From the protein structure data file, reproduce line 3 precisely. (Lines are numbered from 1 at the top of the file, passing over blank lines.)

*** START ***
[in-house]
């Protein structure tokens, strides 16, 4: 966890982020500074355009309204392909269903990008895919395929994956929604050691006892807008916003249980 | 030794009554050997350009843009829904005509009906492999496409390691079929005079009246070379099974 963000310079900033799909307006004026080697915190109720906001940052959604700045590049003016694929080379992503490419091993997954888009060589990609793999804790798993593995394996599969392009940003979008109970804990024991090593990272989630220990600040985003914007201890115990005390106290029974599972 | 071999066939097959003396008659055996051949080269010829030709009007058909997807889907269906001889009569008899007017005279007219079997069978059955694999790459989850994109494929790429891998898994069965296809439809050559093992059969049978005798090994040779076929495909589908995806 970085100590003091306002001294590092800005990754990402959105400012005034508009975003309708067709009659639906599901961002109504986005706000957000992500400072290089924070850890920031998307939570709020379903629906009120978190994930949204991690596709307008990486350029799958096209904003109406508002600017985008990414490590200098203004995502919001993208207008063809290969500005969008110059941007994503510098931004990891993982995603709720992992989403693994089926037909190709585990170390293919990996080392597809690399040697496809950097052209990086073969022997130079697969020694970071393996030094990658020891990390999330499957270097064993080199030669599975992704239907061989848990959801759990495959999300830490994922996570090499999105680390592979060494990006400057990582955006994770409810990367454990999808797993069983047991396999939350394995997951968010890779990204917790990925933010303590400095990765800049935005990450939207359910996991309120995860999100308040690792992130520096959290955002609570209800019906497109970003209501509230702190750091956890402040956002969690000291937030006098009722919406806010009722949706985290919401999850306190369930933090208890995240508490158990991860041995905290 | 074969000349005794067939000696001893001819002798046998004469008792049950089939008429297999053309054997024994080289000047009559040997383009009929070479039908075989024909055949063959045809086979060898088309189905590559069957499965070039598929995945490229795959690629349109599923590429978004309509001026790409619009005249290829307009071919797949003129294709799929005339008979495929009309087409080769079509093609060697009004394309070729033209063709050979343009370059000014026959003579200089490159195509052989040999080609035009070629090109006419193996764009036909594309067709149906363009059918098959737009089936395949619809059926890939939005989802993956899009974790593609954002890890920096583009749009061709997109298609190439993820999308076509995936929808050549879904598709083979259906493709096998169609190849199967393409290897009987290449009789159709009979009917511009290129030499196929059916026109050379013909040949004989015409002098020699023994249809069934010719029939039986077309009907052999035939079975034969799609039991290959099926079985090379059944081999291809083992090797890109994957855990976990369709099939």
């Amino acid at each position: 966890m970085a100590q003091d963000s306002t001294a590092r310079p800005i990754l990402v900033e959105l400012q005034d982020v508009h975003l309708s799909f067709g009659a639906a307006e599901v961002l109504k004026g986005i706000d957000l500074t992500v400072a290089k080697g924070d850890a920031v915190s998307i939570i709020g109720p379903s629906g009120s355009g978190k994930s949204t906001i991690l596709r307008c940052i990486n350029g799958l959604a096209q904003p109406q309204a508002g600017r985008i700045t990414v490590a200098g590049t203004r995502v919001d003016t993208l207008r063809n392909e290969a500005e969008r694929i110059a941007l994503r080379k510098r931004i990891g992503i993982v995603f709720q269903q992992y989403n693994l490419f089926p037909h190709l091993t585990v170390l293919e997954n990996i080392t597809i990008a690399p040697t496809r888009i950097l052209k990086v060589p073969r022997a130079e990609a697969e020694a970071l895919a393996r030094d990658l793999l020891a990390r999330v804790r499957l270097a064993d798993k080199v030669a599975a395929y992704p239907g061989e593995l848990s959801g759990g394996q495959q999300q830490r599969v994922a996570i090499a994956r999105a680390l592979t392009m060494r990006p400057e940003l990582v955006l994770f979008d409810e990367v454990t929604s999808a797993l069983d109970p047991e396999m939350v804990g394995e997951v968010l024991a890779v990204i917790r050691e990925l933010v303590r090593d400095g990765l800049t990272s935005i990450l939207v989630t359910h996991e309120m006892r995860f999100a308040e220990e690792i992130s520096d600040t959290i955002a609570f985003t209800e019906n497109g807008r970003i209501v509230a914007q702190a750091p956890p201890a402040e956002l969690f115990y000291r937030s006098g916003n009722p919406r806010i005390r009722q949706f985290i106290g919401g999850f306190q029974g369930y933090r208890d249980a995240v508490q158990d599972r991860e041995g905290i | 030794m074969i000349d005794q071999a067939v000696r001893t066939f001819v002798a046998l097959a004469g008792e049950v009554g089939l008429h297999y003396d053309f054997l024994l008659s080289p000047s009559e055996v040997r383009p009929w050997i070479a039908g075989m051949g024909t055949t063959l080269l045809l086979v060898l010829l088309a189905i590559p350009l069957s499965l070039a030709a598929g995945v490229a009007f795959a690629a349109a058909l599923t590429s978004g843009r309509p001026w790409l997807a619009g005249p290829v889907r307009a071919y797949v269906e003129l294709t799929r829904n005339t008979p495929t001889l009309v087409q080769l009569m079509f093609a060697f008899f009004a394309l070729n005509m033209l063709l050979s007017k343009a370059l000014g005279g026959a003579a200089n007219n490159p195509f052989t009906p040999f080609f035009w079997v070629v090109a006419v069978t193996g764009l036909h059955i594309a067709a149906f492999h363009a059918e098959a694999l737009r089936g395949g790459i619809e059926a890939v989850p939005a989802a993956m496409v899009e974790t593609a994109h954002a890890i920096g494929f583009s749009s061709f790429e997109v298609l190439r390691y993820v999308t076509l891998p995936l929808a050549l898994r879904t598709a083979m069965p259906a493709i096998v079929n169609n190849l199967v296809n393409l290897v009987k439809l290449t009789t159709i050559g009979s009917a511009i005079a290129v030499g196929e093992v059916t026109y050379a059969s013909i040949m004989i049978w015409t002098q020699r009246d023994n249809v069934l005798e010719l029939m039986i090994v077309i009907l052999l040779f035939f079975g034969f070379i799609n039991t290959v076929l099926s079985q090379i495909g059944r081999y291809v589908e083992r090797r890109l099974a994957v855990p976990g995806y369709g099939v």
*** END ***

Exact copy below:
């Amino acid at each position: 966890m970085a100590q003091d963000s306002t001294a590092r310079p800005i990754l990402v900033e959105l400012q005034d982020v508009h975003l309708s799909f067709g009659a639906a307006e599901v961002l109504k004026g986005i706000d957000l500074t992500v400072a290089k080697g924070d850890a920031v915190s998307i939570i709020g109720p379903s629906g009120s355009g978190k994930s949204t906001i991690l596709r307008c940052i990486n350029g799958l959604a096209q904003p109406q309204a508002g600017r985008i700045t990414v490590a200098g590049t203004r995502v919001d003016t993208l207008r063809n392909e290969a500005e969008r694929i110059a941007l994503r080379k510098r931004i990891g992503i993982v995603f709720q269903q992992y989403n693994l490419f089926p037909h190709l091993t585990v170390l293919e997954n990996i080392t597809i990008a690399p040697t496809r888009i950097l052209k990086v060589p073969r022997a130079e990609a697969e020694a970071l895919a393996r030094d990658l793999l020891a990390r999330v804790r499957l270097a064993d798993k080199v030669a599975a395929y992704p239907g061989e593995l848990s959801g759990g394996q495959q999300q830490r599969v994922a996570i090499a994956r999105a680390l592979t392009m060494r990006p400057e940003l990582v955006l994770f979008d409810e990367v454990t929604s999808a797993l069983d109970p047991e396999m939350v804990g394995e997951v968010l024991a890779v990204i917790r050691e990925l933010v303590r090593d400095g990765l800049t990272s935005i990450l939207v989630t359910h996991e309120m006892r995860f999100a308040e220990e690792i992130s520096d600040t959290i955002a609570f985003t209800e019906n497109g807008r970003i209501v509230a914007q702190a750091p956890p201890a402040e956002l969690f115990y000291r937030s006098g916003n009722p919406r806010i005390r009722q949706f985290i106290g919401g999850f306190q029974g369930y933090r208890d249980a995240v508490q158990d599972r991860e041995g905290i | 030794m074969i000349d005794q071999a067939v000696r001893t066939f001819v002798a046998l097959a004469g008792e049950v009554g089939l008429h297999y003396d053309f054997l024994l008659s080289p000047s009559e055996v040997r383009p009929w050997i070479a039908g075989m051949g024909t055949t063959l080269l045809l086979v060898l010829l088309a189905i590559p350009l069957s499965l070039a030709a598929g995945v490229a009007f795959a690629a349109a058909l599923t590429s978004g843009r309509p001026w790409l997807a619009g005249p290829v889907r307009a071919y797949v269906e003129l294709t799929r829904n005339t008979p495929t001889l009309v087409q080769l009569m079509f093609a060697f008899f009004a394309l070729n005509m033209l063709l050979s007017k343009a370059l000014g005279g026959a003579a200089n007219n490159p195509f052989t009906p040999f080609f035009w079997v070629v090109a006419v069978t193996g764009l036909h059955i594309a067709a149906f492999h363009a059918e098959a694999l737009r089936g395949g790459i619809e059926a890939v989850p939005a989802a993956m496409v899009e974790t593609a994109h954002a890890i920096g494929f583009s749009s061709f790429e997109v298609l190439r390691y993820v999308t076509l891998p995936l929808a050549l898994r879904t598709a083979m069965p259906a493709i096998v079929n169609n190849l199967v296809n393409l290897v009987k439809l290449t009789t159709i050559g009979s009917a511009i005079a290129v030499g196929e093992v059916t026109y050379a059969s013909i040949m004989i049978w015409t002098q020699r009246d023994n249809v069934l005798e010719l029939m039986i090994v077309i009907l052999l040779f035939f079975g034969f070379i799609n039991t290959v076929l099926s079985q090379i495909g059944r081999y291809v589908e083992r090797r890109l099974a994957v855990p976990g995806y369709g099939v």